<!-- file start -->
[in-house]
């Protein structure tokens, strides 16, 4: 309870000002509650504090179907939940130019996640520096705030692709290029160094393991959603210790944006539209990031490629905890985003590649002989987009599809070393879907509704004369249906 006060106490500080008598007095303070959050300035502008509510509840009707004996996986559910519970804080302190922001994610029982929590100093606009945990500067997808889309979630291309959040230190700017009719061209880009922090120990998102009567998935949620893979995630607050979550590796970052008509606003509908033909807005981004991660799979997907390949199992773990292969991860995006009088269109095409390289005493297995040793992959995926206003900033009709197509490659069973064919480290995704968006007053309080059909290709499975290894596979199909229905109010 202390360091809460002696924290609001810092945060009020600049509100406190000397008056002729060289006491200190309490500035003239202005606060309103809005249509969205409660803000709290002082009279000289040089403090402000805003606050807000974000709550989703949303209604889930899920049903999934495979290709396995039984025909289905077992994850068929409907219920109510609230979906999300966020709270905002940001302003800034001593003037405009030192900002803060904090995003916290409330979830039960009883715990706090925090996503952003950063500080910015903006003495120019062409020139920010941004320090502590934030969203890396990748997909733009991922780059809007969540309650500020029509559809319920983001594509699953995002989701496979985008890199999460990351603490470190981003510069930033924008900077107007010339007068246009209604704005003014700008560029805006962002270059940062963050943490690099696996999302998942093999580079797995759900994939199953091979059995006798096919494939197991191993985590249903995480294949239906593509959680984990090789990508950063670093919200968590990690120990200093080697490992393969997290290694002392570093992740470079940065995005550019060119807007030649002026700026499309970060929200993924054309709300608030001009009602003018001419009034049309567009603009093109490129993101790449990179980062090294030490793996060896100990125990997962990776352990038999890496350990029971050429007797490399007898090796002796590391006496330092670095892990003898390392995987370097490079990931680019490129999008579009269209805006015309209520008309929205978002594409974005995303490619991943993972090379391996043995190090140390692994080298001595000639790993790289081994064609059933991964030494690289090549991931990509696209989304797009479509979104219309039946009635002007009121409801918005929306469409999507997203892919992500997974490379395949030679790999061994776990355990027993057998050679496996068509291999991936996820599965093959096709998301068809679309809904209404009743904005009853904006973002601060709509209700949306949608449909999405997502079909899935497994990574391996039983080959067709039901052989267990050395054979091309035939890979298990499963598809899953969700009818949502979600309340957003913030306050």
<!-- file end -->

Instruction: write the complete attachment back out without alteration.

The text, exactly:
[in-house]
């Protein structure tokens, strides 16, 4: 309870000002509650504090179907939940130019996640520096705030692709290029160094393991959603210790944006539209990031490629905890985003590649002989987009599809070393879907509704004369249906 006060106490500080008598007095303070959050300035502008509510509840009707004996996986559910519970804080302190922001994610029982929590100093606009945990500067997808889309979630291309959040230190700017009719061209880009922090120990998102009567998935949620893979995630607050979550590796970052008509606003509908033909807005981004991660799979997907390949199992773990292969991860995006009088269109095409390289005493297995040793992959995926206003900033009709197509490659069973064919480290995704968006007053309080059909290709499975290894596979199909229905109010 202390360091809460002696924290609001810092945060009020600049509100406190000397008056002729060289006491200190309490500035003239202005606060309103809005249509969205409660803000709290002082009279000289040089403090402000805003606050807000974000709550989703949303209604889930899920049903999934495979290709396995039984025909289905077992994850068929409907219920109510609230979906999300966020709270905002940001302003800034001593003037405009030192900002803060904090995003916290409330979830039960009883715990706090925090996503952003950063500080910015903006003495120019062409020139920010941004320090502590934030969203890396990748997909733009991922780059809007969540309650500020029509559809319920983001594509699953995002989701496979985008890199999460990351603490470190981003510069930033924008900077107007010339007068246009209604704005003014700008560029805006962002270059940062963050943490690099696996999302998942093999580079797995759900994939199953091979059995006798096919494939197991191993985590249903995480294949239906593509959680984990090789990508950063670093919200968590990690120990200093080697490992393969997290290694002392570093992740470079940065995005550019060119807007030649002026700026499309970060929200993924054309709300608030001009009602003018001419009034049309567009603009093109490129993101790449990179980062090294030490793996060896100990125990997962990776352990038999890496350990029971050429007797490399007898090796002796590391006496330092670095892990003898390392995987370097490079990931680019490129999008579009269209805006015309209520008309929205978002594409974005995303490619991943993972090379391996043995190090140390692994080298001595000639790993790289081994064609059933991964030494690289090549991931990509696209989304797009479509979104219309039946009635002007009121409801918005929306469409999507997203892919992500997974490379395949030679790999061994776990355990027993057998050679496996068509291999991936996820599965093959096709998301068809679309809904209404009743904005009853904006973002601060709509209700949306949608449909999405997502079909899935497994990574391996039983080959067709039901052989267990050395054979091309035939890979298990499963598809899953969700009818949502979600309340957003913030306050």